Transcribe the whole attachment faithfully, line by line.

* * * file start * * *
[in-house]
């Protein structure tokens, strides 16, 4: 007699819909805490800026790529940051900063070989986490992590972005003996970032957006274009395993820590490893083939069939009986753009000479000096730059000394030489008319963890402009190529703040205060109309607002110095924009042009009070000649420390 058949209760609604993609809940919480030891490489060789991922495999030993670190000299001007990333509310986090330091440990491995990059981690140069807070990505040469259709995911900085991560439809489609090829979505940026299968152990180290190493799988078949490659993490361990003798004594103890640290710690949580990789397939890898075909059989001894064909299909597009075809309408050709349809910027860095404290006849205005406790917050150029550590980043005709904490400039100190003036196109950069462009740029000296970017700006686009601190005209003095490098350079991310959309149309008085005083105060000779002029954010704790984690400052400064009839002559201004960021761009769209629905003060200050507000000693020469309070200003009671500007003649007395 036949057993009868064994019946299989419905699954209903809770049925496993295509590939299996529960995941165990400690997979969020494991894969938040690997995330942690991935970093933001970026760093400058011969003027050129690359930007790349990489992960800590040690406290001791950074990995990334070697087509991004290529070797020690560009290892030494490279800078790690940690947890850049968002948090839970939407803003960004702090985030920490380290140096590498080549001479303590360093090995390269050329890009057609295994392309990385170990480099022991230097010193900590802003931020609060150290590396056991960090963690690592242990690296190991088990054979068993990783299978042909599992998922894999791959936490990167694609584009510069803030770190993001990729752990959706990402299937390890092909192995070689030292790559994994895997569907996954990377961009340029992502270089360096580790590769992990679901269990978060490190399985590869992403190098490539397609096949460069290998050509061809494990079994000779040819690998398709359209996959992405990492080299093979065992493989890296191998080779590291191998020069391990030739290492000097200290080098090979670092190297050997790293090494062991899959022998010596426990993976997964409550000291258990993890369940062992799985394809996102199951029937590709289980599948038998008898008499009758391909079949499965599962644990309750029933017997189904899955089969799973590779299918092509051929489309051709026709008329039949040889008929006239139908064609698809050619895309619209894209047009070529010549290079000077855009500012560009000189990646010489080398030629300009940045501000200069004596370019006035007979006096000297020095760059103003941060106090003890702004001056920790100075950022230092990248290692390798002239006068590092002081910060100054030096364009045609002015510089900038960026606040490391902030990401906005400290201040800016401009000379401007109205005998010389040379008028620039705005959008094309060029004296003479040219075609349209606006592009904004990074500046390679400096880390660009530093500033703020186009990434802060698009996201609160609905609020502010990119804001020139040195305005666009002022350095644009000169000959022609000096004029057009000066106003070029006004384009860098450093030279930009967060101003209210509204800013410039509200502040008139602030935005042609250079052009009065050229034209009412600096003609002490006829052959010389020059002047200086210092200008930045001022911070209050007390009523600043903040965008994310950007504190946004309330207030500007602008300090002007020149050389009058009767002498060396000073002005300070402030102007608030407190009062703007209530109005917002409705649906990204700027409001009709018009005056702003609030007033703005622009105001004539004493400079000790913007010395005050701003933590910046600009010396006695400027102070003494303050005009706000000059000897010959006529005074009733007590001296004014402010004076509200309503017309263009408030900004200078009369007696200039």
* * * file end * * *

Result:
[in-house]
């Protein structure tokens, strides 16, 4: 007699819909805490800026790529940051900063070989986490992590972005003996970032957006274009395993820590490893083939069939009986753009000479000096730059000394030489008319963890402009190529703040205060109309607002110095924009042009009070000649420390 058949209760609604993609809940919480030891490489060789991922495999030993670190000299001007990333509310986090330091440990491995990059981690140069807070990505040469259709995911900085991560439809489609090829979505940026299968152990180290190493799988078949490659993490361990003798004594103890640290710690949580990789397939890898075909059989001894064909299909597009075809309408050709349809910027860095404290006849205005406790917050150029550590980043005709904490400039100190003036196109950069462009740029000296970017700006686009601190005209003095490098350079991310959309149309008085005083105060000779002029954010704790984690400052400064009839002559201004960021761009769209629905003060200050507000000693020469309070200003009671500007003649007395 036949057993009868064994019946299989419905699954209903809770049925496993295509590939299996529960995941165990400690997979969020494991894969938040690997995330942690991935970093933001970026760093400058011969003027050129690359930007790349990489992960800590040690406290001791950074990995990334070697087509991004290529070797020690560009290892030494490279800078790690940690947890850049968002948090839970939407803003960004702090985030920490380290140096590498080549001479303590360093090995390269050329890009057609295994392309990385170990480099022991230097010193900590802003931020609060150290590396056991960090963690690592242990690296190991088990054979068993990783299978042909599992998922894999791959936490990167694609584009510069803030770190993001990729752990959706990402299937390890092909192995070689030292790559994994895997569907996954990377961009340029992502270089360096580790590769992990679901269990978060490190399985590869992403190098490539397609096949460069290998050509061809494990079994000779040819690998398709359209996959992405990492080299093979065992493989890296191998080779590291191998020069391990030739290492000097200290080098090979670092190297050997790293090494062991899959022998010596426990993976997964409550000291258990993890369940062992799985394809996102199951029937590709289980599948038998008898008499009758391909079949499965599962644990309750029933017997189904899955089969799973590779299918092509051929489309051709026709008329039949040889008929006239139908064609698809050619895309619209894209047009070529010549290079000077855009500012560009000189990646010489080398030629300009940045501000200069004596370019006035007979006096000297020095760059103003941060106090003890702004001056920790100075950022230092990248290692390798002239006068590092002081910060100054030096364009045609002015510089900038960026606040490391902030990401906005400290201040800016401009000379401007109205005998010389040379008028620039705005959008094309060029004296003479040219075609349209606006592009904004990074500046390679400096880390660009530093500033703020186009990434802060698009996201609160609905609020502010990119804001020139040195305005666009002022350095644009000169000959022609000096004029057009000066106003070029006004384009860098450093030279930009967060101003209210509204800013410039509200502040008139602030935005042609250079052009009065050229034209009412600096003609002490006829052959010389020059002047200086210092200008930045001022911070209050007390009523600043903040965008994310950007504190946004309330207030500007602008300090002007020149050389009058009767002498060396000073002005300070402030102007608030407190009062703007209530109005917002409705649906990204700027409001009709018009005056702003609030007033703005622009105001004539004493400079000790913007010395005050701003933590910046600009010396006695400027102070003494303050005009706000000059000897010959006529005074009733007590001296004014402010004076509200309503017309263009408030900004200078009369007696200039």